Sometimes you just have to take the news and turn it on its head to get its relevance.
You know how nature abhors a vacuum (except for those ones on a ball – nature loves those)? There are days when I think it loves to bury the lead on the day’s events that much more.
That’s not a specific reference to the Seattle Mariners. If you want good, uplifting news about professional baseball in Seattle, you can turn somersaults and still not find anything uplifting, let alone relevant. Growing up a fan of the Chicago Cubs and Boston Red Sox (we won’t discuss the relevance of Gene Brabender, Marty Pattin and Jim Bouton since the Seattle Pilots were only around for a year), I learned long ago to live without the hope of local baseball in October. That the Mariners are the only one still practicing that theory of diminishing returns is simply a fact of life by now.
Now we must be content to watch the team “re-imagine” its roster, which is baseball-speak for picturing all of your favorite players on someone else’s roster. Usually the fire sale comes after Christmas.
And that’s not a reference to this week’s news that Seattle officially gets an NHL franchise in 2021. They will officially drop the puck in a revamped KeyArena in 2021. Which, we can only hope, will be different from the aforementioned Mariners, who have been dropping the ball since 1977.
What I am talking about happened Sunday in the Kennel.
Something that says a lot about how incredibly far women’s basketball has come in this area.
Gonzaga beat No. 8 Stanford.
The GU men beat No. 1 Duke two weeks ago to win the Maui Invitational, and the Zag women held serve at home and beat the Cardinal.
It’s good to be a Bulldog.
But that’s not the part that needs to be turned askew to read for local relevance. Any way you look at beating Stanford, it’s a bright, shiny jewel.
What I’m talking about is the way the story played itself out and the way it was reported in these pages Monday morning.
Stanford came to town with a Top 10 national ranking and with two high-profile local freshmen on its roster, one of whom is already a starter.
Normally, that’s a feel-good story about the local kid playing on a bigger stage.
Central Valley’s Lacie and Lexie Hull weren’t even mentioned Monday.
Lacie Hull had her best offensive game yet with Stanford, scoring nine points while playing all but three minutes.
Remember back to Dec. 28, 2008, when No. 8 Tennessee came to the McCarthey Athletic Center to play Courtney Vandersloot and Gonzaga.
That game played locally as the return of University High legend Angie Bjorklund. The only thing that dampened that angle was the fact that her older sister, Gonzaga player Jamie Schaefer (Bjorklund), the reigning West Coast Conference defensive Player of the Year, tore the PCL in her right knee eight days prior.
The stage was set for another “Oh, we lost but there’s still a feel-good angle” story, and this time it got blown completely off the page.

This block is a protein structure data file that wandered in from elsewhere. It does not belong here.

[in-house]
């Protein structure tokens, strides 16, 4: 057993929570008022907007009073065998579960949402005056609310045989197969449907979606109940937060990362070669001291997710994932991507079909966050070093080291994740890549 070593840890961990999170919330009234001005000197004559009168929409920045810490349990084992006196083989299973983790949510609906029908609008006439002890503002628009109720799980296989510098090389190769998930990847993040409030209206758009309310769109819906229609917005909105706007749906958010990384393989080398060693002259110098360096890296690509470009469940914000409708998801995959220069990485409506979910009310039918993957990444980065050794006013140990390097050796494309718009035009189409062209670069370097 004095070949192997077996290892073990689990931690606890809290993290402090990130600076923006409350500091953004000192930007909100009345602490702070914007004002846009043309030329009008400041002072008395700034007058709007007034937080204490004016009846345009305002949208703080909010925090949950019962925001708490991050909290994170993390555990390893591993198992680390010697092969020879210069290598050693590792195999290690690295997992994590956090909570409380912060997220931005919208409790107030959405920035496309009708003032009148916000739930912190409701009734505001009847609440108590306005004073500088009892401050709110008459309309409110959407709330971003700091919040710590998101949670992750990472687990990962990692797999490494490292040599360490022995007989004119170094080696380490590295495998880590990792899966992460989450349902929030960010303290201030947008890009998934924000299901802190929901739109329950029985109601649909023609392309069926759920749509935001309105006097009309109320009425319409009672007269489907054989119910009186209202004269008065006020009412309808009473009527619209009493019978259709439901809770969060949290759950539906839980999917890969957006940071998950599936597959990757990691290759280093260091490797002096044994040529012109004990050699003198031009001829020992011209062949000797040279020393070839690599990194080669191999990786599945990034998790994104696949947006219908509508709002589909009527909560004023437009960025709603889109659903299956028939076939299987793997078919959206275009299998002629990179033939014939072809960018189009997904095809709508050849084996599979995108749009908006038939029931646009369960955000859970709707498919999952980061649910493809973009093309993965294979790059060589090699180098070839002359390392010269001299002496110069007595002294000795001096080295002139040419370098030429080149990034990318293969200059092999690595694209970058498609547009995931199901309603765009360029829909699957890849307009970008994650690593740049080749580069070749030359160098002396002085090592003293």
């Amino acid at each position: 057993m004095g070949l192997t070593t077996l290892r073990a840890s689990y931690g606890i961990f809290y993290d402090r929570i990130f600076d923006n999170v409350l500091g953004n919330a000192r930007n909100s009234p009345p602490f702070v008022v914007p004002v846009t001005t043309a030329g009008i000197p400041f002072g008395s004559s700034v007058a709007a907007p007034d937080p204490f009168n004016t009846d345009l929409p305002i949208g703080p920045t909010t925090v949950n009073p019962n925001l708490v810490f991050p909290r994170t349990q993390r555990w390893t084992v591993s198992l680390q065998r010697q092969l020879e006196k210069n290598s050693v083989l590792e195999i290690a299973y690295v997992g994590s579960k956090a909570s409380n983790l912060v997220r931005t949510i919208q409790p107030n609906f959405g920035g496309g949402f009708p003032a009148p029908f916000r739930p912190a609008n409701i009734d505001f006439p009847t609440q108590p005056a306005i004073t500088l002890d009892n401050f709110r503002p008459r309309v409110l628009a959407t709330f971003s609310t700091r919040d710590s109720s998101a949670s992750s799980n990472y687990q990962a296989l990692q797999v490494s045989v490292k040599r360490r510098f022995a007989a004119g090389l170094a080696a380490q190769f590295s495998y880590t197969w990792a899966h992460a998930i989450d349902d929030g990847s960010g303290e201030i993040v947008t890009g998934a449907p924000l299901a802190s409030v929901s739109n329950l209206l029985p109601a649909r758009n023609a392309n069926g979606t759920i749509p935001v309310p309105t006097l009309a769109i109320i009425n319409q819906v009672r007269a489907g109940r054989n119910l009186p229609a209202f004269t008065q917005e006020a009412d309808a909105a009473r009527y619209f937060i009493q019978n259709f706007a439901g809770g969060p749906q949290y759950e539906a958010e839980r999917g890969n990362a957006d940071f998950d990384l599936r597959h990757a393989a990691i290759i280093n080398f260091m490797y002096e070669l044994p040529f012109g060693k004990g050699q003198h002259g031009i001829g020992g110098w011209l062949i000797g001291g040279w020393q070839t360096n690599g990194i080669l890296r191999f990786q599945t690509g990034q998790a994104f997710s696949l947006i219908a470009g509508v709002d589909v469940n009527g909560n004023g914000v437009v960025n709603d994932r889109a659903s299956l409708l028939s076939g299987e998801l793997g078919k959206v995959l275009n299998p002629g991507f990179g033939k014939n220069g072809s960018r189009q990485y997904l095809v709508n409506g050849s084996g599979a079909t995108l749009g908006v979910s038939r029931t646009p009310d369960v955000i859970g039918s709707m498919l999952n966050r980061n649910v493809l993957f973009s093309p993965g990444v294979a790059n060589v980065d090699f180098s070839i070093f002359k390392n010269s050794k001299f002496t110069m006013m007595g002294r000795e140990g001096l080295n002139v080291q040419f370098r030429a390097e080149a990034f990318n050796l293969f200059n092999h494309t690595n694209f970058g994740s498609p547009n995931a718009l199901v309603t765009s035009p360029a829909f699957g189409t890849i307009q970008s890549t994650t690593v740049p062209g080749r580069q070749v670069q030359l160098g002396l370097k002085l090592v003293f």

The game was too big for that angle. The win was too perfect for an “oh, by the way” sidebar. There’s time for that somewhere down the road.
And just for the record, this isn’t a knock on the game story – my long-time friend and colleague, Jim Allen, nailed it.
This is a hooray for the state of Gonzaga women’s basketball. Lisa Fortier and the Bulldogs aren’t taking a backseat to anyone – least of all a men’s program sitting at No. 1 in the men’s basketball poll.
What’s more, they don’t need anyone to tell you they’ve a top-level program any more. They do that all by themselves.
The NCAA dubbed Gonzaga’s 79-73 win over Stanford its upset of the week and picked the Zags as its team of the week. And the Zags debuted in the Associated Press Top 25 poll at No. 24 in the nation. I think that’s light for this program, but women’s basketball gets national respect the same way the WCC men did 10 years ago.
Being a decade behind the men’s game is about normal for major college women’s basketball.
In some ways, the women’s game has been treated like backup singers.
When it comes to attention, when it comes to a national conversation, men’s basketball is like Gladys Knight. The women’s game is more like the Pips.
Nothing against the Pips other than the fact they were retired long, long ago. It’s just that you bought the ticket to see Gladys. The Pips you got for free.
Women’s basketball is long past being a throw-in, and that whole concept needs to get packed up and put on the “Midnight Train to Georgia.”
Tell you what, let’s take it a step further and stop using that condescending term “Lady Bulldogs” or “Lady” anything for women’s basketball. At any level. That term suggests women play a game that is somehow more dainty than the one men play.
I can’t use the term I want to use for that concept, at least not in print.
Gonzaga long ago proved that they deserve to be called “Bulldogs,” same way Mark Few’s teams are. Same with Central Valley – the program that sent two of its starters to Palo Alto to play for Stanford. Or U-Hi or Mead or Lewis and Clark or St. George’s.
They are well worth the full-priced ticket.
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